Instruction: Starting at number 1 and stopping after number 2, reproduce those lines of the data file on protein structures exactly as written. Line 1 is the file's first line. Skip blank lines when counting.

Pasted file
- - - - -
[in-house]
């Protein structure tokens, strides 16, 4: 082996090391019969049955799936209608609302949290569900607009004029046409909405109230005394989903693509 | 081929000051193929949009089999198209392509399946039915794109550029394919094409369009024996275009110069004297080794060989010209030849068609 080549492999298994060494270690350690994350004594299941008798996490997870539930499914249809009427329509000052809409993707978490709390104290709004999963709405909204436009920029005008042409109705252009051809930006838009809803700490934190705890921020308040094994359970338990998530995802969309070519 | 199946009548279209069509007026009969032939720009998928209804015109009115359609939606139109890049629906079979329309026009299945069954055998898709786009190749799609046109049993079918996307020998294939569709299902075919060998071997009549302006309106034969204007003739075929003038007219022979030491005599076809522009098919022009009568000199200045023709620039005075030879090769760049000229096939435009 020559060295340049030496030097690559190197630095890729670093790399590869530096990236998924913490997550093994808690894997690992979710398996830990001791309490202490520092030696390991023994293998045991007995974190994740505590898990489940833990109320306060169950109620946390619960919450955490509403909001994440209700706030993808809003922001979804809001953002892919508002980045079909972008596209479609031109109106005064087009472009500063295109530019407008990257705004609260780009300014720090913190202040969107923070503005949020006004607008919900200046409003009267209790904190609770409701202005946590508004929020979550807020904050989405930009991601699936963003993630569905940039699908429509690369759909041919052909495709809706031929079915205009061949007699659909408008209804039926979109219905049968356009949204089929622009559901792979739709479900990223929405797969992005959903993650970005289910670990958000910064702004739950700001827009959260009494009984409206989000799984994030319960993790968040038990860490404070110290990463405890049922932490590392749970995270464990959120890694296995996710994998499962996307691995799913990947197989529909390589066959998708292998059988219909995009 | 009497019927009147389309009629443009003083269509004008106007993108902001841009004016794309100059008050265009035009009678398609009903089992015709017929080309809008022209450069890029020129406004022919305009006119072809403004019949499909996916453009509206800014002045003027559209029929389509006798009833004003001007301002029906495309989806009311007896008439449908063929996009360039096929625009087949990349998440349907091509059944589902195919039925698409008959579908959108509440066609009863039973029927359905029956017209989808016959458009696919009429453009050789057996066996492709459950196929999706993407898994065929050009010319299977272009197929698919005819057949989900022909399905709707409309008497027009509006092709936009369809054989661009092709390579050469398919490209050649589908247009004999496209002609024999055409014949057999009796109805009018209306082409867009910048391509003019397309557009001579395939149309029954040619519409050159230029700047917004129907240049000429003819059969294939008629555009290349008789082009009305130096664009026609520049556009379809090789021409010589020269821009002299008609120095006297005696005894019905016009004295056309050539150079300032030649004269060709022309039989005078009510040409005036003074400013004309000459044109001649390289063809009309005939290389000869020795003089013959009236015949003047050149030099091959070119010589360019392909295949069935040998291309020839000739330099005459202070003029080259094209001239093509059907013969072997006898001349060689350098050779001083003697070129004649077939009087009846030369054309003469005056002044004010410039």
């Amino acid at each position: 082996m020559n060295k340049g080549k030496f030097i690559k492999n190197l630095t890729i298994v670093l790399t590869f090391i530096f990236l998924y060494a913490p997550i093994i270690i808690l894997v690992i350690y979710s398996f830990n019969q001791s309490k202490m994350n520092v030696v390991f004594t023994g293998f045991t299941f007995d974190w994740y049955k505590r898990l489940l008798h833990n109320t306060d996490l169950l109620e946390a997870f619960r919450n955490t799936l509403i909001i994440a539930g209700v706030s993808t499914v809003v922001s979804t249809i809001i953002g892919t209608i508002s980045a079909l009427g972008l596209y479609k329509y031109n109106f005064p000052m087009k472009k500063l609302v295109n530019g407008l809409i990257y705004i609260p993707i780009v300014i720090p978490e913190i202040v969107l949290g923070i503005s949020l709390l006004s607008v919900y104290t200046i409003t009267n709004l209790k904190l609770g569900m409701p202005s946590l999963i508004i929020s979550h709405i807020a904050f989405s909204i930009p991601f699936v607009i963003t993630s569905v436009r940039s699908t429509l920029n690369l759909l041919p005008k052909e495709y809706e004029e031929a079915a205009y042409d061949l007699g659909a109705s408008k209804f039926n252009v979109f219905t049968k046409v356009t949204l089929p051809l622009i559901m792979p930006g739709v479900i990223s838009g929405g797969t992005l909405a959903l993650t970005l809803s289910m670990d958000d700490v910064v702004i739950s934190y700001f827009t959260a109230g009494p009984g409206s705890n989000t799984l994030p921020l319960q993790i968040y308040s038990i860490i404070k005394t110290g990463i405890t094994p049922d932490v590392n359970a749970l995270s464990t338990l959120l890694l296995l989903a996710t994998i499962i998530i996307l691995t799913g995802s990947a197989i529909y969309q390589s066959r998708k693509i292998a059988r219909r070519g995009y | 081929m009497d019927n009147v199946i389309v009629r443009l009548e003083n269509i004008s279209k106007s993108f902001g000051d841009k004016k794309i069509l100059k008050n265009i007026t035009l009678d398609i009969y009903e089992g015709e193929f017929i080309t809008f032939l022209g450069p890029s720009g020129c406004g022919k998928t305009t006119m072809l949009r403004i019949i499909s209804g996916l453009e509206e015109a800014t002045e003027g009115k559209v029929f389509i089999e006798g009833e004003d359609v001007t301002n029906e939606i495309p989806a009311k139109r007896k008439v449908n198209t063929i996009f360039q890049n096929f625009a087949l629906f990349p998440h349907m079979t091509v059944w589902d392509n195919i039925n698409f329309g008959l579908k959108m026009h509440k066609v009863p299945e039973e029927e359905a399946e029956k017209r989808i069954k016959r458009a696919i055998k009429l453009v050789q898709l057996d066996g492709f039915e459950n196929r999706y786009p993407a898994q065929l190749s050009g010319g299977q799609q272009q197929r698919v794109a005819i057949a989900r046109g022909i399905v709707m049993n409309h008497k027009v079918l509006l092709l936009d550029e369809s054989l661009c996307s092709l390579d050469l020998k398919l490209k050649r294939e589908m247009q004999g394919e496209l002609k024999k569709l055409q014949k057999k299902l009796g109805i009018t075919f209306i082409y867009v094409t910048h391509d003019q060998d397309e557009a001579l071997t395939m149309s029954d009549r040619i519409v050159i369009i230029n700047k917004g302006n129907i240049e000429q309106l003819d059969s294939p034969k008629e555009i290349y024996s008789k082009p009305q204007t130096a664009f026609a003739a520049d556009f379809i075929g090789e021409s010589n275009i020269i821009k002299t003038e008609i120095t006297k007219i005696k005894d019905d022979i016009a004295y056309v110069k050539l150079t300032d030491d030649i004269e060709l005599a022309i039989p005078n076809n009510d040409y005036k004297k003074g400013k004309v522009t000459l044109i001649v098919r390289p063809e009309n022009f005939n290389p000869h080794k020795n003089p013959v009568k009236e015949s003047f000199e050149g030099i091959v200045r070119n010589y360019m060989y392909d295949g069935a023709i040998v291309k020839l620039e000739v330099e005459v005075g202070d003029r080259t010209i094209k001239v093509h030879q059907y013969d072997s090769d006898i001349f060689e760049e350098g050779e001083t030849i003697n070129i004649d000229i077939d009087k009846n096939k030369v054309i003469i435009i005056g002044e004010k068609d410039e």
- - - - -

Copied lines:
[in-house]
């Protein structure tokens, strides 16, 4: 082996090391019969049955799936209608609302949290569900607009004029046409909405109230005394989903693509 | 081929000051193929949009089999198209392509399946039915794109550029394919094409369009024996275009110069004297080794060989010209030849068609 080549492999298994060494270690350690994350004594299941008798996490997870539930499914249809009427329509000052809409993707978490709390104290709004999963709405909204436009920029005008042409109705252009051809930006838009809803700490934190705890921020308040094994359970338990998530995802969309070519 | 199946009548279209069509007026009969032939720009998928209804015109009115359609939606139109890049629906079979329309026009299945069954055998898709786009190749799609046109049993079918996307020998294939569709299902075919060998071997009549302006309106034969204007003739075929003038007219022979030491005599076809522009098919022009009568000199200045023709620039005075030879090769760049000229096939435009 020559060295340049030496030097690559190197630095890729670093790399590869530096990236998924913490997550093994808690894997690992979710398996830990001791309490202490520092030696390991023994293998045991007995974190994740505590898990489940833990109320306060169950109620946390619960919450955490509403909001994440209700706030993808809003922001979804809001953002892919508002980045079909972008596209479609031109109106005064087009472009500063295109530019407008990257705004609260780009300014720090913190202040969107923070503005949020006004607008919900200046409003009267209790904190609770409701202005946590508004929020979550807020904050989405930009991601699936963003993630569905940039699908429509690369759909041919052909495709809706031929079915205009061949007699659909408008209804039926979109219905049968356009949204089929622009559901792979739709479900990223929405797969992005959903993650970005289910670990958000910064702004739950700001827009959260009494009984409206989000799984994030319960993790968040038990860490404070110290990463405890049922932490590392749970995270464990959120890694296995996710994998499962996307691995799913990947197989529909390589066959998708292998059988219909995009 | 009497019927009147389309009629443009003083269509004008106007993108902001841009004016794309100059008050265009035009009678398609009903089992015709017929080309809008022209450069890029020129406004022919305009006119072809403004019949499909996916453009509206800014002045003027559209029929389509006798009833004003001007301002029906495309989806009311007896008439449908063929996009360039096929625009087949990349998440349907091509059944589902195919039925698409008959579908959108509440066609009863039973029927359905029956017209989808016959458009696919009429453009050789057996066996492709459950196929999706993407898994065929050009010319299977272009197929698919005819057949989900022909399905709707409309008497027009509006092709936009369809054989661009092709390579050469398919490209050649589908247009004999496209002609024999055409014949057999009796109805009018209306082409867009910048391509003019397309557009001579395939149309029954040619519409050159230029700047917004129907240049000429003819059969294939008629555009290349008789082009009305130096664009026609520049556009379809090789021409010589020269821009002299008609120095006297005696005894019905016009004295056309050539150079300032030649004269060709022309039989005078009510040409005036003074400013004309000459044109001649390289063809009309005939290389000869020795003089013959009236015949003047050149030099091959070119010589360019392909295949069935040998291309020839000739330099005459202070003029080259094209001239093509059907013969072997006898001349060689350098050779001083003697070129004649077939009087009846030369054309003469005056002044004010410039």